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Key Steps to Starting a Business in Spain

Key Steps to Starting a Business in Spain

Amanda Thomas from Spanish estate agency Comaskey provides some useful tips on starting a business in Spain, particularly in the Costa Blanca region.

Many British expats looking to purchase a property in Spain are also looking for a reliable source of income to support them financially whilst living overseas. Setting up your own business is a great way to facilitate this, but only if you follow the correct procedures and regulations.

So for those of you moving to Spain to set up a business, once you have an idea you will need some help to get it legal and to get it right.  You need to consider the different tax treatment of whether you run the business as a sole trader in Spain (running it as an individual) or as a limited company. 

The simplest way to run a legal business in Spain is as a sole trader, or an “autónomo”, as you can either trade in your own name or as a business name. With the relevant documents, your business can be registered within around 15 days of the papers being signed, but you might need to obtain an opening license if you have business premises.

Can you just see how the business in Spain goes without having to pay any mandatory expenses? Unfortunately, not legally. You are required by law to register with the Special Social Security scheme for self-employed workers in Spain. You are then entitled to the local health service and if you pay for a certain number of years you may qualify to receive a pension. It is illegal to work in Spain without paying Spanish social security!

Tax and qualifications

As a sole trader, you will be assessed for Spanish income tax. You can choose between two methods of paying tax: a) you make quarterly VAT and Income Tax Declarations on the “direct estimations method”, just on your actual profit and earnings or b) you pay a quarterly fixed income tax & VAT amount under the “modulos” system. It is best to discuss the two systems with your accountant. Self-employed workers can also take on employees and so have the chance to expand their company once the business takes off.

There is the option to pay initial lower payments as your business grows increasing them for the first 18 months.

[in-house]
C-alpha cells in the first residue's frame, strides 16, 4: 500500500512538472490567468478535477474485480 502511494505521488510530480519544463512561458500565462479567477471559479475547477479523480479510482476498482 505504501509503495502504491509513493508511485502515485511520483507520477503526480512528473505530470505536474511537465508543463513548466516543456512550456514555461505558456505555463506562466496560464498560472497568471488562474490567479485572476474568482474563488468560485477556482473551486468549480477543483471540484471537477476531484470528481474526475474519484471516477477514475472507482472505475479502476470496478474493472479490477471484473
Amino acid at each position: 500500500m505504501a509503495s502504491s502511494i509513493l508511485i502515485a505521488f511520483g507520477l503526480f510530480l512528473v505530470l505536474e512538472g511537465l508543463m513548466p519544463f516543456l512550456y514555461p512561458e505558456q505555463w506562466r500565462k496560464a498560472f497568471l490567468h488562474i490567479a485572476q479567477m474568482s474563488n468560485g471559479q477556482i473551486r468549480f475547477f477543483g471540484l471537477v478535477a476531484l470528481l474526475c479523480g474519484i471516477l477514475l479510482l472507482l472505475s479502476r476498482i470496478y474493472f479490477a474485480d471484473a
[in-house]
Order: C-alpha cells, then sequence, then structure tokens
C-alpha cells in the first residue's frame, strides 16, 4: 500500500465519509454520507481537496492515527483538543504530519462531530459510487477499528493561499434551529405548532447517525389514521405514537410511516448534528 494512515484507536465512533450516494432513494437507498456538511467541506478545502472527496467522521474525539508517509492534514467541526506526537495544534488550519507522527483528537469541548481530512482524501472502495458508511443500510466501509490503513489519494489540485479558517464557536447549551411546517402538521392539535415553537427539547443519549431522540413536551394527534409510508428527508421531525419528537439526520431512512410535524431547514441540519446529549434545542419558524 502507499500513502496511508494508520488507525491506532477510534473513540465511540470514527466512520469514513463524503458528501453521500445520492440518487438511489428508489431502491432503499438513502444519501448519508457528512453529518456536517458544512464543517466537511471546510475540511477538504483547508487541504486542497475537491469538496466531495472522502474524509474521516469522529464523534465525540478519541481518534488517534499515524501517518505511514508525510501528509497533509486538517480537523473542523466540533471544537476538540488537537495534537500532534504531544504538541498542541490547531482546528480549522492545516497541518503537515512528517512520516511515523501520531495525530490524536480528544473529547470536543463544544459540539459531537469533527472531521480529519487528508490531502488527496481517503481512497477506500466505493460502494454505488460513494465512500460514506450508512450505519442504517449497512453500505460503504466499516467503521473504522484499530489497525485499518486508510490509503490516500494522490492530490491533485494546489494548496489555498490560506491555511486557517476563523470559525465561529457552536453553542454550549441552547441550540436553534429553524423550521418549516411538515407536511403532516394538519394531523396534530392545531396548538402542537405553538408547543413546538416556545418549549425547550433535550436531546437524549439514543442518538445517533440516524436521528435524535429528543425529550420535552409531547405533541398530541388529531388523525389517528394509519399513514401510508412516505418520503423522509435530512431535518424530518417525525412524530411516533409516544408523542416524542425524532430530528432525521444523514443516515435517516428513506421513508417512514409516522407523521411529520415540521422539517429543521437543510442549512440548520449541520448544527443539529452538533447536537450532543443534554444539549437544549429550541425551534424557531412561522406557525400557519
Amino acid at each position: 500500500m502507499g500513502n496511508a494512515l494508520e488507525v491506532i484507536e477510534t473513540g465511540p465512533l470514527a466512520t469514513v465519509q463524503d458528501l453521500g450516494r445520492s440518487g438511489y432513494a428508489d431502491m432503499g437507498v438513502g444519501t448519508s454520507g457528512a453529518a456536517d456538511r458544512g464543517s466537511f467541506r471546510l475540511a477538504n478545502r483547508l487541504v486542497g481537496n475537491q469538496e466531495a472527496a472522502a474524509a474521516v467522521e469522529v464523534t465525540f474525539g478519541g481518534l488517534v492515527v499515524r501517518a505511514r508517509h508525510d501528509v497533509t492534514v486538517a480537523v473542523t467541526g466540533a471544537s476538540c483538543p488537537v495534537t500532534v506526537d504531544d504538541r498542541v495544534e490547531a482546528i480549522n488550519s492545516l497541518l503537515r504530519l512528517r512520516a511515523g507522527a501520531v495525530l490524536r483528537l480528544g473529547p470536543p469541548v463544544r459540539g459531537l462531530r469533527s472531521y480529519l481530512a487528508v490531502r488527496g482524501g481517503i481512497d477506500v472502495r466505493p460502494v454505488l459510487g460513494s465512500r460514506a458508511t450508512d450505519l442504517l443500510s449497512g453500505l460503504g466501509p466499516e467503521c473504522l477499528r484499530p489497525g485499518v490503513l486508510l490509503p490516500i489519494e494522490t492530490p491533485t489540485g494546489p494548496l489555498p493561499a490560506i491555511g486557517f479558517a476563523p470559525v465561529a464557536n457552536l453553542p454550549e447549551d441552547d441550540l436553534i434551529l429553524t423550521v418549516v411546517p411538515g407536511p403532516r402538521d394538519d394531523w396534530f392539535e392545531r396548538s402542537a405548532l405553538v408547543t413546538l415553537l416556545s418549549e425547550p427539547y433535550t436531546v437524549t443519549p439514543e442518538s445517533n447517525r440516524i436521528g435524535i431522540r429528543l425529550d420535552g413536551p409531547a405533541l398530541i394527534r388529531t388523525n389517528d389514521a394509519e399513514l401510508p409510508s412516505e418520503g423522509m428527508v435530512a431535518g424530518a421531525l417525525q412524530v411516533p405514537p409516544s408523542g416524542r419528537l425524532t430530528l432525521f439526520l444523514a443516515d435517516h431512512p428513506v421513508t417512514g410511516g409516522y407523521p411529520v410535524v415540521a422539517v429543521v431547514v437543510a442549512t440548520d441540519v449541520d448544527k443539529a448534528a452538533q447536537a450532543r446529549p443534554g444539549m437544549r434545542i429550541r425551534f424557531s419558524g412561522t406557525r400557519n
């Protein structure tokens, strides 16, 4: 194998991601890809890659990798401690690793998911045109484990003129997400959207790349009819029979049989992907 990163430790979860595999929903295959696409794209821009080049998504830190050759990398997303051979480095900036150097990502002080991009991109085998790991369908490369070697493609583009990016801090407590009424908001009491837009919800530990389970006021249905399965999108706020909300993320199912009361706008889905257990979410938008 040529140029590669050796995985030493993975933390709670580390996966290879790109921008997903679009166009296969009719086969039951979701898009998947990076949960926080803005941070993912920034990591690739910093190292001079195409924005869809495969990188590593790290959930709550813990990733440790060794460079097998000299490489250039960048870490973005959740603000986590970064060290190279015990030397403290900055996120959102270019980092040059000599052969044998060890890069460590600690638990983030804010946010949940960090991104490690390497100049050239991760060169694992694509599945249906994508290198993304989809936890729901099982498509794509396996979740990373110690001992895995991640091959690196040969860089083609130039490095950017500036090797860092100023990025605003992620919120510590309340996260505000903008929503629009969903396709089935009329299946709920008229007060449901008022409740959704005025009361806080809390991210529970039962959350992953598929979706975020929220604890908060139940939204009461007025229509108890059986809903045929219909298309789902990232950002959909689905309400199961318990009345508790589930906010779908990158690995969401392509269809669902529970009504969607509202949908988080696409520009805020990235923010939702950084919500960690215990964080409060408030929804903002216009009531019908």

Being on top of your personal and business tax in Spain, as well as the Social Security obligations in Spain is crucial, or you will end up in trouble with the authorities.  The right accountant is essential i.e., someone who can guide as your business grows and make sure that your day to day book-keeping and invoicing is what the Spanish authorities require.

Setting up a business in Spain

For some businesses on the Costa Blanca, some relevant qualifications are a legal requirement. Estate agents in Spain are able to operate without proving relevant qualifications. A lawyer can not.  Another example is that it is not possible to set yourself up on the Costa Blanca as a private hire taxi driver without relevant licences. 

Licences are also important when premises are involved and you need to consult a gestor for assistance on this. You will need to arrange a “licencia de funcionamiento” (the operating licence), which is required for opening the business covered by the ´licencia de actividades´ (activity licence).

The local Spanish town council must grant the planning licences. Any refusal must expressly establish the reason why (i.e. in which specific aspect the project does not comply with the relevant planning regulations). In summary, the town council cannot discretionally grant or refuse licences. An architect will be required for the project and to present the information to the town hall (this takes a week to ten days in the Orihuela Costa area). The cost of the work by the architects is based on the Sqm of the unit and employees.

Employees and legal

If you are employing others, it is essential that you have employment contracts in place and that you pay time on staff as agreed, deduct tax accurately and comply with other legal requirements like social security. EU citizens can set up a business once they have an NIE number. A non-EU citizen has to have the necessary Visa, work permit and a minimum capital investment.

There are also benefits to forming a Spanish company or buying a ready-made one. As the company is a legal entity, you may be protected should you fall victim to litigation. Also, the rates of corporation tax are lower than the highest rate of personal income tax and you may be able to offset more of your business costs against your profits. 

However, you need to open a company bank account and deposit an initial share capital. You will also have Notary fees for a notary and licences to pay. You will need a name clearance certificate and to register the Articles of Association (“Escritura”) at the Mercantile Registry. A Notary needs to sign off the Articles of Association and you will have to register your company's trading activities for tax and IVA (get a CIF code) and pay stamp duty.

This may all sound quite daunting and in whichever manner you decide to start up your business, you will need the services of an accountant and possibly a lawyer. A sole trader set up, however, is not too painful and, once the initial paperwork is done, you will be up and running and can get on with making some money. Getting the right advice is crucial to getting your dream future in Spain assured.

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